Tamil Nadu

Where does Modi go from this Bihar high? Is this bugle of triumph also one of warning?

(It’s a reprint from NewsBred).

There is a reason for prime minister Narendra Modi to have an extra cup of tea which he loves so much in the morning. There are breakthroughs in Telangana and Manipur; a reaffirmation in Gujarat and Uttar Pradesh; and Madhya Pradesh sealed for years to come. And then there is Bihar.

And he could afford to smell roses too in his garden now that the foul air of Covid-19, migrants trek, China-at-gate, economic tsunami, engineered anti-CAA etc harnessed by the devil siblings of Opposition and prepaid media has blown back on their faces. Even Hathras didn’t work.

This morning though the tea won’t be the same for regional satraps of Bengal, Kerala, Assam and Tamil Nadu who have an assembly election to defend in next few months. A couple of them are allies who suspect they would be soon out of breath in keeping pace with such a driven partner. They don’t have to speak to Uddhav Thackeray or Nitish Kumar. They know it in heart.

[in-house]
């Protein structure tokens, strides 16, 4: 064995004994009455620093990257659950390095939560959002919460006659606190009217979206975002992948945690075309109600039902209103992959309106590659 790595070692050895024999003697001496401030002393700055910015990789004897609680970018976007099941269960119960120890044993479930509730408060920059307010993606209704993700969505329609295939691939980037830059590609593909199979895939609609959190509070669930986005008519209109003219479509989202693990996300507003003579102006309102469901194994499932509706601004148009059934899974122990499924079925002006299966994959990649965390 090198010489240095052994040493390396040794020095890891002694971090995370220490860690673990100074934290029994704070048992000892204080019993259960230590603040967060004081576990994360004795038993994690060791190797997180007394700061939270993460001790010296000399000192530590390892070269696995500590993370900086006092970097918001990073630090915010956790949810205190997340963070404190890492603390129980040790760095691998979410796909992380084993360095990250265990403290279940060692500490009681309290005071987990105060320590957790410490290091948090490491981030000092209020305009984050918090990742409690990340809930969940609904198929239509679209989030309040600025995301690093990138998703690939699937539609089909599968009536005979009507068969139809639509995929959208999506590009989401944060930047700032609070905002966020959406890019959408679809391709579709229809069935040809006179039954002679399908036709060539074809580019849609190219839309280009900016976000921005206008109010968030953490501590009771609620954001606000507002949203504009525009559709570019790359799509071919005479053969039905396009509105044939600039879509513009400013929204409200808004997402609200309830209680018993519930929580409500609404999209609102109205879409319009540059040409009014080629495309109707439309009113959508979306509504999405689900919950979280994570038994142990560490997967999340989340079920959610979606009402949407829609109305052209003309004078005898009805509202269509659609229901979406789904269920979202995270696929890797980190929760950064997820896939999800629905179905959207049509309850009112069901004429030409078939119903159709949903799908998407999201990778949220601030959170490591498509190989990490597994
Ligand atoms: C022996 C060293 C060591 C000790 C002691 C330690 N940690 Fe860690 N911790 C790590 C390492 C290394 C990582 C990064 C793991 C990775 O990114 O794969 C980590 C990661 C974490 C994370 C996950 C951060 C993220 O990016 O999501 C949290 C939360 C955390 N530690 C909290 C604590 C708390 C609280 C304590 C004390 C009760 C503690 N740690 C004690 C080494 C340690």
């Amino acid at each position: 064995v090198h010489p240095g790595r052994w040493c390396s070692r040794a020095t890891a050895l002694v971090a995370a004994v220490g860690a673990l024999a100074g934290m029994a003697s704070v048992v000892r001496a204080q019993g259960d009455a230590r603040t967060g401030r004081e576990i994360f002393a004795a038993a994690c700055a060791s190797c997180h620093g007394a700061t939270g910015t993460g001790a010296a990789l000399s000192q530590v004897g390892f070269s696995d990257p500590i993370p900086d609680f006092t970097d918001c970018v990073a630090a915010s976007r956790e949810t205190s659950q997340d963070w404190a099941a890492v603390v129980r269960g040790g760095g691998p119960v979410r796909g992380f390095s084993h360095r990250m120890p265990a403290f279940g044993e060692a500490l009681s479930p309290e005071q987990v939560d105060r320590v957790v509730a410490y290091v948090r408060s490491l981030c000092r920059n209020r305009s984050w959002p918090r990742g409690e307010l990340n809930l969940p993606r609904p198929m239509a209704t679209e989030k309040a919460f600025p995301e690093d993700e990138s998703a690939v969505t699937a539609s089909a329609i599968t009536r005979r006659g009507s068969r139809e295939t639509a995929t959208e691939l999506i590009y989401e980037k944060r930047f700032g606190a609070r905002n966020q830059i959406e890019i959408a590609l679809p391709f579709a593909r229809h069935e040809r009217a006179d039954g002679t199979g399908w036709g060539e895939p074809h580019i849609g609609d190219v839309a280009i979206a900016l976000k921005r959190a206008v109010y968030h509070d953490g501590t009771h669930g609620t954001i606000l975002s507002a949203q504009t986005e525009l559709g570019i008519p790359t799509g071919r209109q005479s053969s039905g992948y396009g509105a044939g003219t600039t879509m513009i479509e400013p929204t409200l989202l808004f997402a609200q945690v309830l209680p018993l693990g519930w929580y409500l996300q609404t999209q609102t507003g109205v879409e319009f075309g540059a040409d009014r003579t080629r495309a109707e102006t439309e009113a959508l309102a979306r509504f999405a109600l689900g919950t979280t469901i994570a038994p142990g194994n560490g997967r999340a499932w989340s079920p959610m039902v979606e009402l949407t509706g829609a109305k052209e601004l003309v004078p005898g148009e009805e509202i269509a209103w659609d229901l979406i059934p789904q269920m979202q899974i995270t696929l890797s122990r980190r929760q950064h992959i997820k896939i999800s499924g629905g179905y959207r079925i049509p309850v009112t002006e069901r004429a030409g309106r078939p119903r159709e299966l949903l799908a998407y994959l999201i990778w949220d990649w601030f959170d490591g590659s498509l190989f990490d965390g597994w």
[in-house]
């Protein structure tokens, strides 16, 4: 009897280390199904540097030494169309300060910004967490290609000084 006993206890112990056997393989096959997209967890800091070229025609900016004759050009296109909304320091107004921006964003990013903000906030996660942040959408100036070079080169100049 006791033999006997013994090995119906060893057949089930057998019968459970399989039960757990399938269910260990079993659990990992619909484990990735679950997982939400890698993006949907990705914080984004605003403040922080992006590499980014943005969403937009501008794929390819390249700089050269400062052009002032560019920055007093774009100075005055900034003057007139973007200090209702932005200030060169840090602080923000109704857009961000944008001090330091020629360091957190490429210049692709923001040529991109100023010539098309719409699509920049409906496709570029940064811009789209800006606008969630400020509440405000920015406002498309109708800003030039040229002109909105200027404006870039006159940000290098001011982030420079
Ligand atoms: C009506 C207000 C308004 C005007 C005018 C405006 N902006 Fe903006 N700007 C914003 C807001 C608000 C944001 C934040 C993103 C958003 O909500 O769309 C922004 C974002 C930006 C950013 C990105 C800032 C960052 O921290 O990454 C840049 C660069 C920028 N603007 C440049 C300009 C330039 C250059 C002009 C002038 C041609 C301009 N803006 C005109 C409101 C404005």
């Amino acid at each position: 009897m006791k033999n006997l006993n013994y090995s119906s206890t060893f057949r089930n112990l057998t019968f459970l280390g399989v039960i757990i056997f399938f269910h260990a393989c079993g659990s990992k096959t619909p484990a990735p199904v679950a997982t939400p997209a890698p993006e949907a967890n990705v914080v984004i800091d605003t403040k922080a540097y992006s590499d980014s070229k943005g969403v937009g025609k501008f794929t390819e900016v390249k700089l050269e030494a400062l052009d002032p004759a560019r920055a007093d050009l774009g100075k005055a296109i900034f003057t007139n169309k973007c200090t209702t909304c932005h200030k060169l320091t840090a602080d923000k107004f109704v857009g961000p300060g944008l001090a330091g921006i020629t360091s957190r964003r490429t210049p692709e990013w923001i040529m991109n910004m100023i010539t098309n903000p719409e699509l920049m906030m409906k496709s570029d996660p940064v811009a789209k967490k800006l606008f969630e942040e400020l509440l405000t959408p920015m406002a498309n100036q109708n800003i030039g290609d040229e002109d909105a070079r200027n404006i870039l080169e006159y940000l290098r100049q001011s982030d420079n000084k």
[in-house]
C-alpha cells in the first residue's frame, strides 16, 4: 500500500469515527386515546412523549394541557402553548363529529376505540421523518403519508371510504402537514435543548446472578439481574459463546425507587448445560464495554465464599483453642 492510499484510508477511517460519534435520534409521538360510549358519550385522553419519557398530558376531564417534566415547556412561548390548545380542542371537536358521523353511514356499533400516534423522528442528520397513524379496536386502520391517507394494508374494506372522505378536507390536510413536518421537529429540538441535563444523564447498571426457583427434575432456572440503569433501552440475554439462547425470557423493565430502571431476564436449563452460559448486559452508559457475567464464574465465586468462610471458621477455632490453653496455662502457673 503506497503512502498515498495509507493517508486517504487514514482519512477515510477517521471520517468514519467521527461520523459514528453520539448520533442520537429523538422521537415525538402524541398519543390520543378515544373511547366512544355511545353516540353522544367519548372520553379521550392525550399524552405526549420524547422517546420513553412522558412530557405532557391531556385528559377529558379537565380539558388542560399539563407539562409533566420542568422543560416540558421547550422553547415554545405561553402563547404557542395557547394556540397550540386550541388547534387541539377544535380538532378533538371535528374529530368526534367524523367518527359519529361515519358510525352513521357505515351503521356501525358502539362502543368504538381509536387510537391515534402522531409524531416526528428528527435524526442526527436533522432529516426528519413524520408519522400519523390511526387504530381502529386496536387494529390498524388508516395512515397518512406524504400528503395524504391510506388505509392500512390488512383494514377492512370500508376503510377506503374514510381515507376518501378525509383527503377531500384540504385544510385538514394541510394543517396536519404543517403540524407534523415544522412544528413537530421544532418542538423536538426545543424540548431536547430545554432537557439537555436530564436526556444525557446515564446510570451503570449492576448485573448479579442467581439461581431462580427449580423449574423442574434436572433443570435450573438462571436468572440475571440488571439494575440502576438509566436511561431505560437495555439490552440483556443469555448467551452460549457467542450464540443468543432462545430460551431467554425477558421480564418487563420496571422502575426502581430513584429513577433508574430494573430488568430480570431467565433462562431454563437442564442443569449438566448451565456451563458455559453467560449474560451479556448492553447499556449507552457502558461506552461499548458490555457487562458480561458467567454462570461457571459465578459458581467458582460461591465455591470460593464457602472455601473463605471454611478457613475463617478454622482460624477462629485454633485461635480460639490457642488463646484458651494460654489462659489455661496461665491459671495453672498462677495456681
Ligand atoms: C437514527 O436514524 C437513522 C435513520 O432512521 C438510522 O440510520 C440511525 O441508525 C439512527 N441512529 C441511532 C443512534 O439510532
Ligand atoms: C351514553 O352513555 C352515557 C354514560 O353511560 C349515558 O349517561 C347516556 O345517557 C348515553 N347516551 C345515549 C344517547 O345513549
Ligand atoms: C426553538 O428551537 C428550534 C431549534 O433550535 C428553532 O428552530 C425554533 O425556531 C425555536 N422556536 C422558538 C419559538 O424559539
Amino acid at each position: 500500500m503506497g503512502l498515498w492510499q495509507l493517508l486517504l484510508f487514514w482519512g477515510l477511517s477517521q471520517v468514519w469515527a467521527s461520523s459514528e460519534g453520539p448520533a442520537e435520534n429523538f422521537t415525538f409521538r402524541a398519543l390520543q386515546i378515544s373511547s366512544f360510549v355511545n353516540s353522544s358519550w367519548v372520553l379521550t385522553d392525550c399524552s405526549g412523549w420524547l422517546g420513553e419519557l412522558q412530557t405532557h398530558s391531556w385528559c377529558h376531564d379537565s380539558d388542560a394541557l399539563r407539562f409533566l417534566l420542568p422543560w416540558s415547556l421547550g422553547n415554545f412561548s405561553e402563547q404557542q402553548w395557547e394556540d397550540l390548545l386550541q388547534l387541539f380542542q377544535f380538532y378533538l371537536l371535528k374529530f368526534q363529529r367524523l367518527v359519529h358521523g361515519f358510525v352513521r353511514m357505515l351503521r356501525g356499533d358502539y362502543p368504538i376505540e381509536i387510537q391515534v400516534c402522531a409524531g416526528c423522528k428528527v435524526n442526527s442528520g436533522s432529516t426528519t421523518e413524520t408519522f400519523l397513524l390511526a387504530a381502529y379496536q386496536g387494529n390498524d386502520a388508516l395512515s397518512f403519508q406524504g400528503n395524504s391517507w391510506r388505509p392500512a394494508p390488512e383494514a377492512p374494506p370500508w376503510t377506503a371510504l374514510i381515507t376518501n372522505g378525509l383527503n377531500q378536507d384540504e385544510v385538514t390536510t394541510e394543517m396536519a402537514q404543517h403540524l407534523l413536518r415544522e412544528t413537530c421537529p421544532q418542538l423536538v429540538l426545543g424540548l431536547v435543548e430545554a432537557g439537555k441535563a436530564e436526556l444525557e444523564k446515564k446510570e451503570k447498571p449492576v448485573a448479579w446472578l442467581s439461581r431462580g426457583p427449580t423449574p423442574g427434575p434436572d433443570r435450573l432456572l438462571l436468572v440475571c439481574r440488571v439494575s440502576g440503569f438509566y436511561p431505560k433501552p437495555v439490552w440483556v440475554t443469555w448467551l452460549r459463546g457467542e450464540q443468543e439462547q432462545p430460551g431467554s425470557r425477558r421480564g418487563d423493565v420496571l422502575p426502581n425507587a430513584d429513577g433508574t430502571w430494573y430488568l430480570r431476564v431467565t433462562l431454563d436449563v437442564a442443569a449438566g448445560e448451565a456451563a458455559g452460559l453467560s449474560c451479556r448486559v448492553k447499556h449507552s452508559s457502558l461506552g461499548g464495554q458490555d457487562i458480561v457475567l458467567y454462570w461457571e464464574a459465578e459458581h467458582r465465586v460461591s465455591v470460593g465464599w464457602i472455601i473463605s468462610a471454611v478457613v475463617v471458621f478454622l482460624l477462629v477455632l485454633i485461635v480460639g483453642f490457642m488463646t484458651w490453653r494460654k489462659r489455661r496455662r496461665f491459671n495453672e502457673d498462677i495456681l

It brings us to two existential questions in India’s political landscape: Are BJP and allies actually enemies sleeping in the same bed?

The basic premise of this puzzle of course is whether the two need each other. BJP didn’t concede to Shiv Sena in Maharashtra and I am sure there must be second thoughts within if it was judicious. Hindu vote is divided in any case, if not stupid. Why fragment it further? It has allowed the Pawars and Gandhis a stroll in the power corridors. Shiromani Akal Dal (SAD) was better to be without since it was cohabiting with farmer mafia while BJP is committed to rid India of weeds on the ground.

Politics is vision. But it’s also about staying in the present. BJP need to be both pragmatic and principled with allies. Only a fool can’t see that the Rest are coming together en masse: It doesn’t matter if they were enemies (BSP-SP; NCP-Congress, JD (S)-Congress, PDP-NC) only till recently. They are sinking and would hold on to any straw. They would get wiser—if not by 2017 UP then surely by 2020 Bihar–that caste piper isn’t quite belting out the chartbusters. They would band aid the pockmarks of corruption. They would woo the masses which so far were not even worthy of their contempt. They would rely less on media and friends-in-courtrooms now that it no longer is cutting the ice.